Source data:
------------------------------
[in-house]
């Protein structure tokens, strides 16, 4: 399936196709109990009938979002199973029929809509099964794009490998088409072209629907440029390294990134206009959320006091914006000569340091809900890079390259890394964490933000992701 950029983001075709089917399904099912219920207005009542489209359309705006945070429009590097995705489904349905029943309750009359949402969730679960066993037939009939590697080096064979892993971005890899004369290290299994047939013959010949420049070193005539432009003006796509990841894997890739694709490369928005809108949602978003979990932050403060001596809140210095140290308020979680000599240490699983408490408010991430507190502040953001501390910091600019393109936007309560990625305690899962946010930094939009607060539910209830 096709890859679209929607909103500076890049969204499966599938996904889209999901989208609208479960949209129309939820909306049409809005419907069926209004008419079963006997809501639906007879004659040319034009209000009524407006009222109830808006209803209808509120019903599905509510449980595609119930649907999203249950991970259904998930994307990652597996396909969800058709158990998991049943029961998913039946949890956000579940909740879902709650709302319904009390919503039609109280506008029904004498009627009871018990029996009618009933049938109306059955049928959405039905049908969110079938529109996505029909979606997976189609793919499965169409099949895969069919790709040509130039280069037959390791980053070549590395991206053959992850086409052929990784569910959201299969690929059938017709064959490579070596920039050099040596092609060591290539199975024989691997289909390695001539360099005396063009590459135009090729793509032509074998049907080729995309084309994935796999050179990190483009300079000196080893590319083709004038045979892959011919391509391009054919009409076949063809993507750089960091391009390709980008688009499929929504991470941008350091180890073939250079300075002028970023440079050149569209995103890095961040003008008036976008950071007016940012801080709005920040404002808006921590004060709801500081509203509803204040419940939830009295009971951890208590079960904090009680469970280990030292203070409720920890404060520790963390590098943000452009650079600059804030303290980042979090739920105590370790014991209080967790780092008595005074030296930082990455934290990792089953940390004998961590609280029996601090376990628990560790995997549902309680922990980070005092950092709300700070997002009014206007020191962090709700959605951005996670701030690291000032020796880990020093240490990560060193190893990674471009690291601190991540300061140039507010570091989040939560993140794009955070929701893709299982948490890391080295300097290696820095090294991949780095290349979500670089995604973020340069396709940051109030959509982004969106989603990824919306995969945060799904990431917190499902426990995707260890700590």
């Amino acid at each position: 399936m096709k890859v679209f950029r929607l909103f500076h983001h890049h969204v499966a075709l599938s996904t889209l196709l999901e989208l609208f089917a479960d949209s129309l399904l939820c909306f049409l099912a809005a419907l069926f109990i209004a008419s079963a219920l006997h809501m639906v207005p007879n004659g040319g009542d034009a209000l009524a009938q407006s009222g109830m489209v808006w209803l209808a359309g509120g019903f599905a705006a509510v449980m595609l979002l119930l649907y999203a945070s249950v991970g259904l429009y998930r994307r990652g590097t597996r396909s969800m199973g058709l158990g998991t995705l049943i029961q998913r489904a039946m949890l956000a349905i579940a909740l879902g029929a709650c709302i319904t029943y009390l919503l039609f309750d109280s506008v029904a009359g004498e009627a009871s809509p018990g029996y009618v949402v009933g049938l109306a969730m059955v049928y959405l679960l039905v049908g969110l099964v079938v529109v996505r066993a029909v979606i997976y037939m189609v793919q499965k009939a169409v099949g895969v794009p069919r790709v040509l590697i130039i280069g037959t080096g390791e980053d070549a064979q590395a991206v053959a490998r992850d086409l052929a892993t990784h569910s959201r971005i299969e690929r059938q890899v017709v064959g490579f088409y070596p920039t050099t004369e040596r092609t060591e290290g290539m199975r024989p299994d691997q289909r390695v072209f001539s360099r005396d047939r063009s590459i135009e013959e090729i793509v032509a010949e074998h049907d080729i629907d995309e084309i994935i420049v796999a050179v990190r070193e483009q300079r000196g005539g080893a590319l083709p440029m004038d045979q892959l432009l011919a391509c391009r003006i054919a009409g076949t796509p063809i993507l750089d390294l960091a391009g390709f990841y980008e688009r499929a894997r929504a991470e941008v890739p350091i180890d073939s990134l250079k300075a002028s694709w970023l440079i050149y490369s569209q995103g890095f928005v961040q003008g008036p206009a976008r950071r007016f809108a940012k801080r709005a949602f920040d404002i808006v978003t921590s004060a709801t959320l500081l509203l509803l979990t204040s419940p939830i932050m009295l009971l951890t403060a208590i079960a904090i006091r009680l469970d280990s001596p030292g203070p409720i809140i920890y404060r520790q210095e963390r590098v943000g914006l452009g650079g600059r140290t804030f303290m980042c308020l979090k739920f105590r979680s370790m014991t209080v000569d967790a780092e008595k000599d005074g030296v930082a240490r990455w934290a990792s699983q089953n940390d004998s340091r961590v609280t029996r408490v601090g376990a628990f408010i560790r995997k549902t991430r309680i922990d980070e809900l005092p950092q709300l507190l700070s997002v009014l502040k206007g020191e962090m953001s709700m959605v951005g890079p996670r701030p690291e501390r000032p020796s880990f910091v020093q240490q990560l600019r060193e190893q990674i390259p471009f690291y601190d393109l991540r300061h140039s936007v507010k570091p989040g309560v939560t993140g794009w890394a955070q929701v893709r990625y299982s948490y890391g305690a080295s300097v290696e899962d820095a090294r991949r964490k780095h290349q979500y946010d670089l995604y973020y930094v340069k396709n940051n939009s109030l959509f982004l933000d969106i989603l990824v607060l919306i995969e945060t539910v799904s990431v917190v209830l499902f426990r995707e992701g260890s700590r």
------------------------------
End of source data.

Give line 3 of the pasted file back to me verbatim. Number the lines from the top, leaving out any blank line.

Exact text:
């Amino acid at each position: 399936m096709k890859v679209f950029r929607l909103f500076h983001h890049h969204v499966a075709l599938s996904t889209l196709l999901e989208l609208f089917a479960d949209s129309l399904l939820c909306f049409l099912a809005a419907l069926f109990i209004a008419s079963a219920l006997h809501m639906v207005p007879n004659g040319g009542d034009a209000l009524a009938q407006s009222g109830m489209v808006w209803l209808a359309g509120g019903f599905a705006a509510v449980m595609l979002l119930l649907y999203a945070s249950v991970g259904l429009y998930r994307r990652g590097t597996r396909s969800m199973g058709l158990g998991t995705l049943i029961q998913r489904a039946m949890l956000a349905i579940a909740l879902g029929a709650c709302i319904t029943y009390l919503l039609f309750d109280s506008v029904a009359g004498e009627a009871s809509p018990g029996y009618v949402v009933g049938l109306a969730m059955v049928y959405l679960l039905v049908g969110l099964v079938v529109v996505r066993a029909v979606i997976y037939m189609v793919q499965k009939a169409v099949g895969v794009p069919r790709v040509l590697i130039i280069g037959t080096g390791e980053d070549a064979q590395a991206v053959a490998r992850d086409l052929a892993t990784h569910s959201r971005i299969e690929r059938q890899v017709v064959g490579f088409y070596p920039t050099t004369e040596r092609t060591e290290g290539m199975r024989p299994d691997q289909r390695v072209f001539s360099r005396d047939r063009s590459i135009e013959e090729i793509v032509a010949e074998h049907d080729i629907d995309e084309i994935i420049v796999a050179v990190r070193e483009q300079r000196g005539g080893a590319l083709p440029m004038d045979q892959l432009l011919a391509c391009r003006i054919a009409g076949t796509p063809i993507l750089d390294l960091a391009g390709f990841y980008e688009r499929a894997r929504a991470e941008v890739p350091i180890d073939s990134l250079k300075a002028s694709w970023l440079i050149y490369s569209q995103g890095f928005v961040q003008g008036p206009a976008r950071r007016f809108a940012k801080r709005a949602f920040d404002i808006v978003t921590s004060a709801t959320l500081l509203l509803l979990t204040s419940p939830i932050m009295l009971l951890t403060a208590i079960a904090i006091r009680l469970d280990s001596p030292g203070p409720i809140i920890y404060r520790q210095e963390r590098v943000g914006l452009g650079g600059r140290t804030f303290m980042c308020l979090k739920f105590r979680s370790m014991t209080v000569d967790a780092e008595k000599d005074g030296v930082a240490r990455w934290a990792s699983q089953n940390d004998s340091r961590v609280t029996r408490v601090g376990a628990f408010i560790r995997k549902t991430r309680i922990d980070e809900l005092p950092q709300l507190l700070s997002v009014l502040k206007g020191e962090m953001s709700m959605v951005g890079p996670r701030p690291e501390r000032p020796s880990f910091v020093q240490q990560l600019r060193e190893q990674i390259p471009f690291y601190d393109l991540r300061h140039s936007v507010k570091p989040g309560v939560t993140g794009w890394a955070q929701v893709r990625y299982s948490y890391g305690a080295s300097v290696e899962d820095a090294r991949r964490k780095h290349q979500y946010d670089l995604y973020y930094v340069k396709n940051n939009s109030l959509f982004l933000d969106i989603l990824v607060l919306i995969e945060t539910v799904s990431v917190v209830l499902f426990r995707e992701g260890s700590r």